THAT old adage about there being no such thing as a dull hill certainly has its work cut out when it comes to the high points in Glenshee.
The journey over the A93 hardly inspires the mountaineer; rounded, heather-clad slopes rising amid the ugly clutter and debris of the ski centre. For most, it's a necessary evil en route to the greater riches of the Cairngorms.
A cursory visit on a clear summer's day doesn't tell the story, however. Take the time to look beyond the bland, treeless frontage and there are great rewards to be found in these hills. There may not be any soaring summits to match the likes of Glen Coe or Glen Shiel, but these desolate, open spaces should not be written off or underestimated.
The temptation to link big Munro rounds in relatively short times is the biggest draw for the majority, but the linking routes cross exposed, featureless plateaux that can be confusing in mist or snow, dangerous when swept by storms.
The seemingly benign nature of the contours is a false front. There are deep glens taking huge bites out of the landscape, steep faces and crags guarding the flanks, Caenlochan and Canness on the eastern edges, Coire Loch Kander and Glen Callater to the north.
The Glenshee and Mounth hills are intersected by old drovers' roads – the Monega Pass is the highest – and you can't help but admire the tenacity and endurance of the people who brought their cattle to market through such harsh, high lands. The routes were the favourite passage of smugglers, and also of reivers intent on relieving others of their cargo.
We had intended traversing six summits, but with the weather showing more bite in early May than it had in February, we had to stick to shorter days. With laden grey skies and a great white blanket on the ground, it seemed appropriate to head up Glas Maol from the front and reach the top while we could still count on the odd spots of blue.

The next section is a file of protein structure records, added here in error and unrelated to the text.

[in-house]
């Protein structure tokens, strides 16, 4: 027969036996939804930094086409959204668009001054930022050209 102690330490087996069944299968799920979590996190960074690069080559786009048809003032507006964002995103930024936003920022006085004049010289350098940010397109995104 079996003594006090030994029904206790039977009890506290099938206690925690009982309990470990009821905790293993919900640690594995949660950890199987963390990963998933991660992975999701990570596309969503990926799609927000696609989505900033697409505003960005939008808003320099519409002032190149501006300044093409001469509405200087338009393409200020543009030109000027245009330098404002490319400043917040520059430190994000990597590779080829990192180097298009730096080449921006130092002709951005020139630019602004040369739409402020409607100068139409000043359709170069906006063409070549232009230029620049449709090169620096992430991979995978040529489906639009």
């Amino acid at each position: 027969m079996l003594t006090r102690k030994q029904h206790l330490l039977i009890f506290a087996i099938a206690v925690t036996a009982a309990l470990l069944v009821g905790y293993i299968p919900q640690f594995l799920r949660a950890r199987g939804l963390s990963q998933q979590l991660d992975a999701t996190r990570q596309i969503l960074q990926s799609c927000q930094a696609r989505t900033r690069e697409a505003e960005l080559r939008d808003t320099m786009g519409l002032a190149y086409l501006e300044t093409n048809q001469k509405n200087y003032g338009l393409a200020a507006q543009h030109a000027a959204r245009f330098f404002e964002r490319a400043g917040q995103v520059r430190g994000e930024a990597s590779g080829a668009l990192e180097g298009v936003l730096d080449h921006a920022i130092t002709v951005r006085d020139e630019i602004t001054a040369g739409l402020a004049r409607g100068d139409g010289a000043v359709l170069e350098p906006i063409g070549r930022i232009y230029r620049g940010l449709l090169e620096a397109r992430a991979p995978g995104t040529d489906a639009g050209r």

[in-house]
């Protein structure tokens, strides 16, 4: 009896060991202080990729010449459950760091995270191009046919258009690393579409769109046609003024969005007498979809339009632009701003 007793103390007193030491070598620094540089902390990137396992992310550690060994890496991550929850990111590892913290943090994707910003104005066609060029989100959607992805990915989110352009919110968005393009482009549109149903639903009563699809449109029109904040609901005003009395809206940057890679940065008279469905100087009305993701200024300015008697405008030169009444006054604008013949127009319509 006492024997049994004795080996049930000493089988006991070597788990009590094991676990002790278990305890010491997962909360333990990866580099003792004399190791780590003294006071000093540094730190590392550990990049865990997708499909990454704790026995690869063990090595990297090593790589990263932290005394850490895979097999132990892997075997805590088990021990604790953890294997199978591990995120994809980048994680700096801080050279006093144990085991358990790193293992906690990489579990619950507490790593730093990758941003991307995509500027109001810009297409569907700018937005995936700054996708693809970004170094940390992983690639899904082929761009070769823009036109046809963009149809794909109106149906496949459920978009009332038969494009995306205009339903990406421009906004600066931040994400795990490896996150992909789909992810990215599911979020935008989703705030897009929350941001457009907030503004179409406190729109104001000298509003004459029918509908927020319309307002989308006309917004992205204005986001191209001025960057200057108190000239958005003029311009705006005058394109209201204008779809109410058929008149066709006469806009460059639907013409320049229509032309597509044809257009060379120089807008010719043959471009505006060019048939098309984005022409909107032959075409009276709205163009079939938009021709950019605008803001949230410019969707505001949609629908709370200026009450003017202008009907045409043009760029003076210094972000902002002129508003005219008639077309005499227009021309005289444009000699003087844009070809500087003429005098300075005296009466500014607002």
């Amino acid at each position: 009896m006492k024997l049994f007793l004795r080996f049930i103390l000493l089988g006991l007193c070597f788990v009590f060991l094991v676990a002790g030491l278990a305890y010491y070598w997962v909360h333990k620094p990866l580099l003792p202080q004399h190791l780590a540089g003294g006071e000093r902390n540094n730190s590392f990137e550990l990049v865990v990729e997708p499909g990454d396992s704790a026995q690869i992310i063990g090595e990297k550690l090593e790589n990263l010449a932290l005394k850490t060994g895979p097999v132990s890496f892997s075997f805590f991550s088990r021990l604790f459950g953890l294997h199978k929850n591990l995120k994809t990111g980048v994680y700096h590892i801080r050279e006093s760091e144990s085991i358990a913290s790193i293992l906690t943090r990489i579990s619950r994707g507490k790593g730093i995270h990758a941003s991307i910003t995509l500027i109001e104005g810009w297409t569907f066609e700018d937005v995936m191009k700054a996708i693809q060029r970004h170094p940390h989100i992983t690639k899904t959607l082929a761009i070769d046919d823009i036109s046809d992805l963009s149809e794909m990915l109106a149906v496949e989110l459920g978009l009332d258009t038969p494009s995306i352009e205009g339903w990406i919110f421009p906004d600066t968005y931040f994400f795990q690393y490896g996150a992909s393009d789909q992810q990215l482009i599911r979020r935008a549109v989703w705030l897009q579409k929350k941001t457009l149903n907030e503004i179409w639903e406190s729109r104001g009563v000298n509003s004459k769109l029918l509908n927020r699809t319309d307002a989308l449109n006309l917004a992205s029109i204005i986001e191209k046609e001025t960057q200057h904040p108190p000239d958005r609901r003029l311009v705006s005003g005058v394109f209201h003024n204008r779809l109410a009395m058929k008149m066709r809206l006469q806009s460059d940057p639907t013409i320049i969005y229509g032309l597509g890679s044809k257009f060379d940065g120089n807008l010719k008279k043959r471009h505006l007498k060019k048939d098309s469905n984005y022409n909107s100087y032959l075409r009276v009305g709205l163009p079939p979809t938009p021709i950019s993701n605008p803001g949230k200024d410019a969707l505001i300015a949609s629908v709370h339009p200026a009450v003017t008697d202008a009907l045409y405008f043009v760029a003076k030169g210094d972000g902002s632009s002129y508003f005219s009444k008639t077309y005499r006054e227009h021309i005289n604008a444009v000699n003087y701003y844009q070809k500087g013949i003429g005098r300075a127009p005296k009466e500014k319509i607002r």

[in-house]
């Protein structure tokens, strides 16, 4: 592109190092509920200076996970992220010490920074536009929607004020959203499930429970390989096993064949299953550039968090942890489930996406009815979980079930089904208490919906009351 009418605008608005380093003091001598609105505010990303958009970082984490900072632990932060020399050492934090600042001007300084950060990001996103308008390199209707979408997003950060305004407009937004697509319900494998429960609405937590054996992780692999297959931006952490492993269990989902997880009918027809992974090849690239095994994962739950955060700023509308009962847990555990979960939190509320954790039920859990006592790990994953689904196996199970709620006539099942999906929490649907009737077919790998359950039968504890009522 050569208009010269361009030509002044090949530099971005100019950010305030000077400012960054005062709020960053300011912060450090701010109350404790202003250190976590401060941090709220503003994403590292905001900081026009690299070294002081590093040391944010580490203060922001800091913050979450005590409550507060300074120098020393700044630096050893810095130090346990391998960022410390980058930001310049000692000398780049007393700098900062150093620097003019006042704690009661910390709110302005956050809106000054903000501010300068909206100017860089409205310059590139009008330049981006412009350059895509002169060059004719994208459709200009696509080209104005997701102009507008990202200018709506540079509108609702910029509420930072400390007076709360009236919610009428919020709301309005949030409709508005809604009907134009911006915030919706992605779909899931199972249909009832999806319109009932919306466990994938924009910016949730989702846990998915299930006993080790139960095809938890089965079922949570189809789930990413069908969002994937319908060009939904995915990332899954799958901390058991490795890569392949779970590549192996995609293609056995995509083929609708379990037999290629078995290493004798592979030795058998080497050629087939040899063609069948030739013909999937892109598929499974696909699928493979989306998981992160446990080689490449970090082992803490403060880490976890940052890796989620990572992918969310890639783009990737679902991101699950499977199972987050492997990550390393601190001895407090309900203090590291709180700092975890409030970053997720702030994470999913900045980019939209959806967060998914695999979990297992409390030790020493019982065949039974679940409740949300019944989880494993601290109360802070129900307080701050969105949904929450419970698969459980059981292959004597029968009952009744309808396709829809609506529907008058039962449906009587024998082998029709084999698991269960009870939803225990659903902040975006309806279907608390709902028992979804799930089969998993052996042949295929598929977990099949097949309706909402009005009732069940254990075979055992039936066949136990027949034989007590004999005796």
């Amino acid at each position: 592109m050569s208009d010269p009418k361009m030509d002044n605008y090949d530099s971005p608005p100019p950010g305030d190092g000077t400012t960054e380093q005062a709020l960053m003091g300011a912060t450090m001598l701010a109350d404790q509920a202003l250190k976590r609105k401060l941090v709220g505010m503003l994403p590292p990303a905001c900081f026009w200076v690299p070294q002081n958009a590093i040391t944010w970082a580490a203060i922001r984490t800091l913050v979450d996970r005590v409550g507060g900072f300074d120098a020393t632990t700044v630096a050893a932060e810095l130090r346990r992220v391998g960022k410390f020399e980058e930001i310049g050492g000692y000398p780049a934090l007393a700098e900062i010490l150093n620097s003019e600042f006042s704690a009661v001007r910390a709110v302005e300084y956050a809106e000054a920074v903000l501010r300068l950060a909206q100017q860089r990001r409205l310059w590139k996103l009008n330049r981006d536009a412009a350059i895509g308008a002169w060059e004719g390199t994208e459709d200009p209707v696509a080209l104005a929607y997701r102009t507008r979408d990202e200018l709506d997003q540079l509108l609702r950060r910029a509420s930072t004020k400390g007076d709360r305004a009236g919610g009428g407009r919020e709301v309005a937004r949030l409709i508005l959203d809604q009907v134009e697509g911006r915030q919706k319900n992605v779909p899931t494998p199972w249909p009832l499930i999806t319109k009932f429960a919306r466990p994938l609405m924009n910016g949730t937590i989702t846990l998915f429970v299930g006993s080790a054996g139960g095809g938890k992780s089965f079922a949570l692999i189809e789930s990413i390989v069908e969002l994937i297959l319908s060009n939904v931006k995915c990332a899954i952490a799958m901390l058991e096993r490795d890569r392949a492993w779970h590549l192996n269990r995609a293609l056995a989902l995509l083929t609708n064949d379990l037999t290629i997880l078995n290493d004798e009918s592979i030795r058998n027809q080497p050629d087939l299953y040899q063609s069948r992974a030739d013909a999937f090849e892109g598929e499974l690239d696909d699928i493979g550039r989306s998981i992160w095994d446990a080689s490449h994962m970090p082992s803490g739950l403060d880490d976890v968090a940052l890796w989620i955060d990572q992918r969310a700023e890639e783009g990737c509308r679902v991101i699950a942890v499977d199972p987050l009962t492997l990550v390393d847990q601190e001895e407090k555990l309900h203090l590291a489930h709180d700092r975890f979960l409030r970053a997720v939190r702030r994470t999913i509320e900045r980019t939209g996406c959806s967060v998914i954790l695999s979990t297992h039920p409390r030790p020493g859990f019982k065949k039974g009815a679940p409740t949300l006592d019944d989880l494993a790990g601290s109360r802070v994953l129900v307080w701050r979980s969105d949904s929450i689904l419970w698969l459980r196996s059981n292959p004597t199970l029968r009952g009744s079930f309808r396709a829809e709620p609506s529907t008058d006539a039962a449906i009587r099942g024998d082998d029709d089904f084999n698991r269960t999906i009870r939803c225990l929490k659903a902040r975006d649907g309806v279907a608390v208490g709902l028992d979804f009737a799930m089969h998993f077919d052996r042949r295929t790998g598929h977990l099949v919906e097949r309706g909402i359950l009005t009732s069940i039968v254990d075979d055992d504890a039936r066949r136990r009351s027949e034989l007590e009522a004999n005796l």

Ten minutes after leaving the cairn, we were overtaken on the connecting ridge to Creag Leacach by falling snow, our gait made awkward by the snow build-up along the rough wall and the iced rocks.
The drop down among the boulders was cautious at first in zero visibility, slippery, melting snow then adding to unsteady steps. The final section of path down the side of the stream showed the scars of some recent subsidence, at one point a whole tree uprooted and balanced on high rocks above the water.
The forecast for the next day was promising, rising temperatures and a much-needed appearance of the sun, but as we drove from our base in Braemar into a disappearing landscape it looked as if we would be the victims of some cruel trick. The wind obviously hadn't got the memo either; it was still whipping round our faces, threatening to remove the top layers of skin.
We were surprised to be greeted by thick ice at the summit of Carn an Tuirc. Just as some of the party were thinking about turning back, it all changed with the flick of the switch.
The depth of the snow on the haul over to Cairn of Claise was still prodigious for May, but the sudden rise in temperature meant we had a good sweat on by the time we hit the cairn. The dark sweep of the crags at the back of Glas Maol is always impressive, even more so when plastered with snow.
Our next objectives, the twins of Tolmount and Tom Buidhe, were mere swellings on the horizon, the Lochnagar gang of five towering over them to give a false sense of perspective. The path winding through the bog to their slopes was buried, so there was a lot of careful picking through hags and round small lochans. I took a shorter line on the angle to the summit, and almost instantly regretted it, wading thigh-deep at times.
The effort was worth it, the white tops of the Cairngorms lined up in the distance. By the time we were at the cairn on Tom Buidhe, the sun was at full force and the big melt was on, both for the snow and ourselves.
We stripped layers on the long bog trot across to pick up the Monega track. This is a section which seems to go on interminably for weary legs and minds, and in poor weather it needs accurate compass work to avoid going astray.
I have become something of an expert in bog hopping recently – I put it down to the Grahams – but it was hard not to hear the distant grumbling from those who felt their day was over with that fourth tick.
We swung right away from Glas Maol and any implied mutiny was quelled by the sight of the road a short hop down to the north-east. I wonder if the drovers had the same problem?